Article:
Every two weeks for seven years, Steve Hartman, a CBS News Correspondent, went from one random US town to another and documented the life story of one unsuspecting American. His multiple award-winning feature series entitled, “Everyone Has a Story,” produced 120 personal biographies of ordinary citizens, and confirmed the fact that each and every one of us is living out our own unique tale, and it is worth sharing. Sometimes, our stories are sad or tragic, but their message of hope and perseverance is something we all can learn and grow from. Other times, the stories are humorous or full of adventure, and just might nudge us out of our box and encourage us to live life a little closer to the edge.
Many years ago, I befriended a fellow fitness enthusiast from my local gym. I was instantly drawn to her outgoing and engaging personality, and it didn’t hurt that we shared the same name, though she went by “Joanie.” One day while we milled around the local grocery store, she shared with me her secret for meeting and talking with people, most often complete strangers. She had learned that there are few people on the planet who dislike talking about themselves, so she frequently started conversations with people by complimenting them on their attire or commenting on some insignificant issue (such as the weather) while in the checkout line. I have used Joanie’s tactic dozens of times over the years, and have had the opportunity to converse about the mundane and the serious with countless individuals.
For example, about two weeks ago, a woman I barely know shared with me that her mother had died during her birth, leaving her father widowed with five boys and an infant daughter to care for. It was the early 1960’s, a time when single parenthood was a somewhat rare phenomenon. With few community resources available to help with this sudden change in the family dynamic, her father made the decision to place all six children in orphanages until he remarried several years later. His new wife, a former nun with a son of her own, took on this family of seven and remained the matriarch until her own untimely death many years later in a car accident. A similar story was shared by a co-worker. Cathy had also spent time in an orphanage before she and her siblings were adopted by an often less-than-loving family. I personally know five women who have buried a child. I have spent a fair amount of time with three of them and have witnessed first hand their heartbreak and tears. If their stories were told publicly, such as on a television show or in a book or magazine, I promise that you would be awed by their strength and grace and their ability to move forward with their lives despite suffering such an unthinkable loss. These are just a few examples of stories I have heard over the years. I am often left speechless when I hear of the pain and suffering and loss that some individuals have experienced, and it helps me to put my own challenges, or events I view as challenges, into perspective. Other times, I am left laughing till I cry by the often hysterical tidbits that are shared. Once and awhile, I am left intrigued and even a little envious of someone who has lived an experience that I never allowed myself because I let fear or self-doubt stifle my dream.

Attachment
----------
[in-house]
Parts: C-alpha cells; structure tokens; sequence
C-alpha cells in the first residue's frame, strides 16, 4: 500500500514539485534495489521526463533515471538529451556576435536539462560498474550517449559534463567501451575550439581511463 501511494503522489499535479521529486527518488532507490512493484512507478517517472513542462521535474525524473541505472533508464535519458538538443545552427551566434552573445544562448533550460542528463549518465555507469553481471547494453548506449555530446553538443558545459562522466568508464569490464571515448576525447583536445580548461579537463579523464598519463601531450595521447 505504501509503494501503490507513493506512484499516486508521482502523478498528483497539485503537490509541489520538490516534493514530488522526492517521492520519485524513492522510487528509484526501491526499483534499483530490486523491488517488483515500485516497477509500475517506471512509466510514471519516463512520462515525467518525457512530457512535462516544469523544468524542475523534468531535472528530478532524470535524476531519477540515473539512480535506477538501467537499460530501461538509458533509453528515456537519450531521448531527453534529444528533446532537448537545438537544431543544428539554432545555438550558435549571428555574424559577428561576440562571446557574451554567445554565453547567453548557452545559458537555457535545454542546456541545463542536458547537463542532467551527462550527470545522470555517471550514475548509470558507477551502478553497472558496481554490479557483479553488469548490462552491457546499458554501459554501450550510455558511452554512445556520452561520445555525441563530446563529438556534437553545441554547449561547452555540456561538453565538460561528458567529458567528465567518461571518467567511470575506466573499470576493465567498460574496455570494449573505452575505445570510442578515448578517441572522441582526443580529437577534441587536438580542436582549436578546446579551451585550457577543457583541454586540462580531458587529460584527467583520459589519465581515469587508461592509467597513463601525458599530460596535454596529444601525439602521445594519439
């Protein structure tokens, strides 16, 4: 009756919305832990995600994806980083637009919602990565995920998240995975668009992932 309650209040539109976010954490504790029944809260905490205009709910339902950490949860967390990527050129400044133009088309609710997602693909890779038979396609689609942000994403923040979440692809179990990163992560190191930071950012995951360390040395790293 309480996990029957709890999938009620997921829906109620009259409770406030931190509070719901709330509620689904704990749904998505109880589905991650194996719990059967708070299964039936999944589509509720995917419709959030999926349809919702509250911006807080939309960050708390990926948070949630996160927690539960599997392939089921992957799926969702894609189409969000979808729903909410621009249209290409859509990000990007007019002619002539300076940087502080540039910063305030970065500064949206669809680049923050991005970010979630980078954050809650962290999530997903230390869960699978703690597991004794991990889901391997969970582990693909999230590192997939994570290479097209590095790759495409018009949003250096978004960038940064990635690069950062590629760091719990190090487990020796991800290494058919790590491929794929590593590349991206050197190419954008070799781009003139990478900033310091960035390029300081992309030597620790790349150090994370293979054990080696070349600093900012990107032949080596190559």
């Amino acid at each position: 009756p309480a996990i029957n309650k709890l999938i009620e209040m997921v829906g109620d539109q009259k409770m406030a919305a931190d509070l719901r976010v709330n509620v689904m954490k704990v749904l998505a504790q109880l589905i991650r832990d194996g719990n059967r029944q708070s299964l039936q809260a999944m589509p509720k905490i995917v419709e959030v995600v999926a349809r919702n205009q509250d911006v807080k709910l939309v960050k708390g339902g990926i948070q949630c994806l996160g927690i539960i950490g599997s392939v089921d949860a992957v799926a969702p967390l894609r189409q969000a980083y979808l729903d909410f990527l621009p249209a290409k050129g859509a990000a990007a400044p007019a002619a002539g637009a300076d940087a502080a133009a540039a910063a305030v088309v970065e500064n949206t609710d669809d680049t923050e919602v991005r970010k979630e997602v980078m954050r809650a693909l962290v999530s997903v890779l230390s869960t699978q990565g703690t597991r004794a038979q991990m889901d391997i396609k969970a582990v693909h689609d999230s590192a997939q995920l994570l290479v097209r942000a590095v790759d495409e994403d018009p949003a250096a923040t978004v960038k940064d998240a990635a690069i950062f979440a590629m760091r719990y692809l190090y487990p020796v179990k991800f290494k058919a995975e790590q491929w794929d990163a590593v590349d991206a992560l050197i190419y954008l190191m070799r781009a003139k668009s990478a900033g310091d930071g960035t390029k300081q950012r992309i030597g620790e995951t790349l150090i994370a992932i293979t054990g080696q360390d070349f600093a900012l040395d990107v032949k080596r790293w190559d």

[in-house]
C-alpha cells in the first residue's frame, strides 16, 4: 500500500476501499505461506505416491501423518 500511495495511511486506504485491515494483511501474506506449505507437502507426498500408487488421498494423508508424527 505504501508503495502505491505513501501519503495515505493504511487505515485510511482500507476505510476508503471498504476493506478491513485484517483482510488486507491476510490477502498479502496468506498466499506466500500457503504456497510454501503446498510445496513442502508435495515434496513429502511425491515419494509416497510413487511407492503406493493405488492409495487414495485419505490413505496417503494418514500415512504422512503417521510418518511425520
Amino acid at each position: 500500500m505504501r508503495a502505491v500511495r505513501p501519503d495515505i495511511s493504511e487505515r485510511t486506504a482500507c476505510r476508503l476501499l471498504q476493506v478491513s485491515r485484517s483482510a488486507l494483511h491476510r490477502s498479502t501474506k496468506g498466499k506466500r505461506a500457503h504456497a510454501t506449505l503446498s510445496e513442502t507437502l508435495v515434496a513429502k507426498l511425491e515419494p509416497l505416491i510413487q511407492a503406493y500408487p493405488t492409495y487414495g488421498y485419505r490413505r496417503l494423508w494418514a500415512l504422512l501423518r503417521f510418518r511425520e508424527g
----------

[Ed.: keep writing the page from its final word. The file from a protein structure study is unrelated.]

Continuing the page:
I leave you with a challenge. Tomorrow, strike up a conversation with a co-worker, neighbor, classmate or complete stranger. Once you get the chit-chat started, zip your own lips and just listen. You just might be surprised by what you can learn, because EVERYONE HAS A STORY!
Why haven’t I got these in ages? I assumed you stopped writing them. Great lesson this week!
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